9780262043526-0262043521-Think Tank Aesthetics: Midcentury Modernism, the Cold War, and the Neoliberal Present (The MIT Press)

Think Tank Aesthetics: Midcentury Modernism, the Cold War, and the Neoliberal Present (The MIT Press)

ISBN-13: 9780262043526
ISBN-10: 0262043521
Author: Lee, Pamela M.
Publication date: 2020
Publisher: The MIT Press
Format: Hardcover 360 pages
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Book details

ISBN-13: 9780262043526
ISBN-10: 0262043521
Author: Lee, Pamela M.
Publication date: 2020
Publisher: The MIT Press
Format: Hardcover 360 pages

Summary

Acknowledged authors Lee, Pamela M. wrote Think Tank Aesthetics: Midcentury Modernism, the Cold War, and the Neoliberal Present (The MIT Press) comprising 360 pages back in 2020. Textbook and eTextbook are published under ISBN 0262043521 and 9780262043526. Since then Think Tank Aesthetics: Midcentury Modernism, the Cold War, and the Neoliberal Present (The MIT Press) textbook was available to sell back to BooksRun online for the top buyback price of $ 3.93 or rent at the marketplace.

Description

How the approaches and methods of think tanks―including systems theory, operational research, and cybernetics―paved the way for a peculiar genre of midcentury modernism.

In Think Tank Aesthetics, Pamela Lee traces the complex encounters between Cold War think tanks and the art of that era. Lee shows how the approaches and methods of think tanks―including systems theory, operations research, and cybernetics―paved the way for a peculiar genre of midcentury modernism and set the terms for contemporary neoliberalism. Lee casts these shadowy institutions as sites of radical creativity and interdisciplinary practice in the service of defense strategy. Describing the distinctive aesthetics that emerged from such institutions as the RAND Corporation, she maps the multiple and overlapping networks that connected nuclear strategists, mathematicians, economists, anthropologists, artists, designers, and art historians.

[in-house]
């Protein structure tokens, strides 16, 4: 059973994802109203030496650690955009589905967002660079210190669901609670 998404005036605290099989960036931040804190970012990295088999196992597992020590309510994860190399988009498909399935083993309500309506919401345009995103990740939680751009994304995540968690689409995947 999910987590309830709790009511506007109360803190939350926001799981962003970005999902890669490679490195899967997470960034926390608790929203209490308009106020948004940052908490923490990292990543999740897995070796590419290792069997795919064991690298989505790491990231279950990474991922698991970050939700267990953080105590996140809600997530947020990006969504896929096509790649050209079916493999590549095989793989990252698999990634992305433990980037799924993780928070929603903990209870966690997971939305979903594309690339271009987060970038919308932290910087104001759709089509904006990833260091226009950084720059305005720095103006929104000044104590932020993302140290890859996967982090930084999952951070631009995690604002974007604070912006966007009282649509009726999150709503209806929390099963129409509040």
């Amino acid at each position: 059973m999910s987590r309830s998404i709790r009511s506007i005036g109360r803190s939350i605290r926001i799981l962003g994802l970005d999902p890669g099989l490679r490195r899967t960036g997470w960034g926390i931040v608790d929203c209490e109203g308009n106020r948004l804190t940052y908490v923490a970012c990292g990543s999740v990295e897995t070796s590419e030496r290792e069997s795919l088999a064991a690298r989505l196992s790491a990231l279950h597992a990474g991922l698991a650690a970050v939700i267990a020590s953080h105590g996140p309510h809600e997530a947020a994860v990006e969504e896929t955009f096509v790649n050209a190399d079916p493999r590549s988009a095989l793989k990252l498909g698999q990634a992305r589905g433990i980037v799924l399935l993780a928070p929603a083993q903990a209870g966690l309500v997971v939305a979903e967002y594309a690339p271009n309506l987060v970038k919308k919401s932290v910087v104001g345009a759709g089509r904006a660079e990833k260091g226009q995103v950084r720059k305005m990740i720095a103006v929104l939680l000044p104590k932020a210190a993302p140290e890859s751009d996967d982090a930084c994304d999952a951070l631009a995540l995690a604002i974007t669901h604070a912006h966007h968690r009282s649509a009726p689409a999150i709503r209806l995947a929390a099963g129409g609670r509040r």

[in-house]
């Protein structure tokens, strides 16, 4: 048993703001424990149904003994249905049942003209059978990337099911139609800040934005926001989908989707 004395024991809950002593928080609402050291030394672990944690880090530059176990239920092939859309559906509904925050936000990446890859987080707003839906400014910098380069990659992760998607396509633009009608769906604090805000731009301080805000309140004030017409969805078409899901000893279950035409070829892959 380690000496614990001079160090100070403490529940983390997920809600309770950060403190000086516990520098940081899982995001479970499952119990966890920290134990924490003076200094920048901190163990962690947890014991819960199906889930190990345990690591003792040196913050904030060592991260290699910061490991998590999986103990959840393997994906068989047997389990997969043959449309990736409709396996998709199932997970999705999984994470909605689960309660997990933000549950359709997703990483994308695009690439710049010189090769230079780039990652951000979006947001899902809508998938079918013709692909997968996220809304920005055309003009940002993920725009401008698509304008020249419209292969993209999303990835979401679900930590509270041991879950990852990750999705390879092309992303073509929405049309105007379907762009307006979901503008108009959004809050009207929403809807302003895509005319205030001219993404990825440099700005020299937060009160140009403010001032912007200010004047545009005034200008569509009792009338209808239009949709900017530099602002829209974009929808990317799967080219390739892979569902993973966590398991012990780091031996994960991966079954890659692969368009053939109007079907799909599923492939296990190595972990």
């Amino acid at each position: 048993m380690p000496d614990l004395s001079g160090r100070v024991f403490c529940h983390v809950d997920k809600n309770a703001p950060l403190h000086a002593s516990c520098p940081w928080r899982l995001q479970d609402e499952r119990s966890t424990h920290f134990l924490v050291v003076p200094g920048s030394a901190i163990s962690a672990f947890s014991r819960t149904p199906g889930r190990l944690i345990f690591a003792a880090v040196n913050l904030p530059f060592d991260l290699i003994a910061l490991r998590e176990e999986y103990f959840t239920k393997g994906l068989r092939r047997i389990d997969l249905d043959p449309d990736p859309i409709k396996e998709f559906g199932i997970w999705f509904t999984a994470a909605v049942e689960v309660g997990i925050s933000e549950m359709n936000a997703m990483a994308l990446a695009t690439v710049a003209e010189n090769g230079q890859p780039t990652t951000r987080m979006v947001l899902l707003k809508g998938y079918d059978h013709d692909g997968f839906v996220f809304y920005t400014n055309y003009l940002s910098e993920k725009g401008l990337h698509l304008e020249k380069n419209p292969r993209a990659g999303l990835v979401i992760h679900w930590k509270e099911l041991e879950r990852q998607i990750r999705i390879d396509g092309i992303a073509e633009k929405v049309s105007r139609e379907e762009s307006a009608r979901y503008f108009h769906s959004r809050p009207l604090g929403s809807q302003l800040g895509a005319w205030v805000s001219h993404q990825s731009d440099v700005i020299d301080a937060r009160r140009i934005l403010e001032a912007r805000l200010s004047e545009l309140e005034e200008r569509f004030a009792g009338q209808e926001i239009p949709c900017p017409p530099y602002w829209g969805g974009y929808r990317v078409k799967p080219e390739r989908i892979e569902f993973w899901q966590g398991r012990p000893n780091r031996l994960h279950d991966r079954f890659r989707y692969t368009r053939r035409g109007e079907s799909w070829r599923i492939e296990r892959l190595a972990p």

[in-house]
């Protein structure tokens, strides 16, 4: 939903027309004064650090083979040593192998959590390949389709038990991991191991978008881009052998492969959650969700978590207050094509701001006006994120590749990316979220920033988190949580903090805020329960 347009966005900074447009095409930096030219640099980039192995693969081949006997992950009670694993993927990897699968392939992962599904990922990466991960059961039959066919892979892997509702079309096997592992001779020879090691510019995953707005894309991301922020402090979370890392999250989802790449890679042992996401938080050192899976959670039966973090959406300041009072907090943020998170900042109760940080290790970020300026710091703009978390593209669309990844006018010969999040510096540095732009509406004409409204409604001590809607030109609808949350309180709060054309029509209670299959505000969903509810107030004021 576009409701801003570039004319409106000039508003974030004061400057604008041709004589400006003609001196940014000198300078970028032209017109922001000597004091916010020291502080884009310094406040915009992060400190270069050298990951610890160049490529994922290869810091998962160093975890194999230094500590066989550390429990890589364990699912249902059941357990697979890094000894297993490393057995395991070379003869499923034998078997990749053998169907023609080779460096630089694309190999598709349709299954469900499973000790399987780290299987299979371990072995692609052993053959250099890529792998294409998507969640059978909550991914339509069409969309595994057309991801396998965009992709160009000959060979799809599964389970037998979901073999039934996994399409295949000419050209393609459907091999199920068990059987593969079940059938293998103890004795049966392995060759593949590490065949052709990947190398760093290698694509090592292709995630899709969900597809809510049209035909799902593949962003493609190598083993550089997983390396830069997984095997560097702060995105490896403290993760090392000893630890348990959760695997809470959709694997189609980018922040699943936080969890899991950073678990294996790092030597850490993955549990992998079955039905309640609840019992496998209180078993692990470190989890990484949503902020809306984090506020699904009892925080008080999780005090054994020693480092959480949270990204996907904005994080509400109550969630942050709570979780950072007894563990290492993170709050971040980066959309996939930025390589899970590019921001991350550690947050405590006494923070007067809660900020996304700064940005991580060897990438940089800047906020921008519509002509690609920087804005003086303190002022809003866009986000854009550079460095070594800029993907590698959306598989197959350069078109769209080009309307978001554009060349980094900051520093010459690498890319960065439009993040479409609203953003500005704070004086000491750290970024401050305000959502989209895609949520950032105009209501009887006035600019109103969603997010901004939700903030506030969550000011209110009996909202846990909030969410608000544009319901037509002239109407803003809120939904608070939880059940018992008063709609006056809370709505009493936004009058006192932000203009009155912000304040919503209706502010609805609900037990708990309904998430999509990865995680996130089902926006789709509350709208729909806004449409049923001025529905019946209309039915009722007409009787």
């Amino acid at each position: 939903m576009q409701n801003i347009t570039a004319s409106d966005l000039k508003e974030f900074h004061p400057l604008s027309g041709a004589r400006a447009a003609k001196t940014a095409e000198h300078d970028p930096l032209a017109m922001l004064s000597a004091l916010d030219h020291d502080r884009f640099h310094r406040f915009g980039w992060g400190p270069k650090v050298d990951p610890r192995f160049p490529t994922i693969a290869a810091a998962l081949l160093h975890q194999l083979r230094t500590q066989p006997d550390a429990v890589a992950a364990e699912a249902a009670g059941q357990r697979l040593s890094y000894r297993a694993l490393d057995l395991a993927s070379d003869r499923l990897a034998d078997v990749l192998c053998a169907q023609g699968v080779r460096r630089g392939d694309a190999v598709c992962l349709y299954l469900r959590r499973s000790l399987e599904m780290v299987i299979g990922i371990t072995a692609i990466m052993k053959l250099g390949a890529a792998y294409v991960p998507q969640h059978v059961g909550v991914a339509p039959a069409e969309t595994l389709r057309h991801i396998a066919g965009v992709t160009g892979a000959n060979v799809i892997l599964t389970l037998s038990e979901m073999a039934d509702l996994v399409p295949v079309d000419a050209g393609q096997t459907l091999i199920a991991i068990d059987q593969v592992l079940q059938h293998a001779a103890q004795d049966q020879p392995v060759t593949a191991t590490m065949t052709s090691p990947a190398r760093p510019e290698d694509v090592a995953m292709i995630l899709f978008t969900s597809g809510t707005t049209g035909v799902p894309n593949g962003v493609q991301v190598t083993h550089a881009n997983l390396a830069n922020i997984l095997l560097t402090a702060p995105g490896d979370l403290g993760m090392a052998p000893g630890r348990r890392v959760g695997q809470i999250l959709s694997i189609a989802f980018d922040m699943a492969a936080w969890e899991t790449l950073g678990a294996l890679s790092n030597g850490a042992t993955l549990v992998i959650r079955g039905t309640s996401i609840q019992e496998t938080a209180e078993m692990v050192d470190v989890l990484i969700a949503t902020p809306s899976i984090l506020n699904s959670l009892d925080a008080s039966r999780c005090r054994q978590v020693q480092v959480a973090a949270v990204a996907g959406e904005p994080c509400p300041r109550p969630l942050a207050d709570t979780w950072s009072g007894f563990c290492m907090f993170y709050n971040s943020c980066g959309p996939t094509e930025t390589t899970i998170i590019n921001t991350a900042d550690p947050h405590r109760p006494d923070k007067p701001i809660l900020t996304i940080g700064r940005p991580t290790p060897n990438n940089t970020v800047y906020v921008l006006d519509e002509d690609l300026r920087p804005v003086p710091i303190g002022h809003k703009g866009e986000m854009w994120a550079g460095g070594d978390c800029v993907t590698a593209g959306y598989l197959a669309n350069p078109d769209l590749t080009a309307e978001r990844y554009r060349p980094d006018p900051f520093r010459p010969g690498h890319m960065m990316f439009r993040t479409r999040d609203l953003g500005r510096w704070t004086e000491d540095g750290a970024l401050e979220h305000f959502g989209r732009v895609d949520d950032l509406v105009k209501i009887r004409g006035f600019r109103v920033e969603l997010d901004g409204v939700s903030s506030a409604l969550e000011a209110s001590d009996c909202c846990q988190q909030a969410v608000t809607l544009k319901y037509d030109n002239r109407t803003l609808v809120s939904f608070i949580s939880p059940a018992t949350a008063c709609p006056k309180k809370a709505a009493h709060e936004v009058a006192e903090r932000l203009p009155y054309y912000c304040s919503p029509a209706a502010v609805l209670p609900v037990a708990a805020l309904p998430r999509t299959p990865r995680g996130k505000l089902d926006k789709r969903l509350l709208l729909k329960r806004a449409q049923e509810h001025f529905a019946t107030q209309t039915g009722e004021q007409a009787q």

Lee recounts, among other things, the decades-long colloquy between Albert Wohlstetter, a RAND analyst, and his former professor, the famous art historian Meyer Schapiro; the anthropologist Margaret Mead's deployment of innovative visual aids that recall midcentury abstract art; and the combination of cybernetics and modernist design in an “Opsroom” for the short-lived socialist government of Salvador Allende in 1970s Chile (and its restaging many years later as a work of art). Lee suggests that we think of these connections less as disciplinary border crossings than as colonization of the specific interests of arts by the approaches and methods of the sciences. Hearing the echoes of think tank aesthetics in today's pursuit of the interdisciplinary and in academia's science-infused justification of the humanities, Lee wonders what territory has been ceded in a laboratory approach to the arts.

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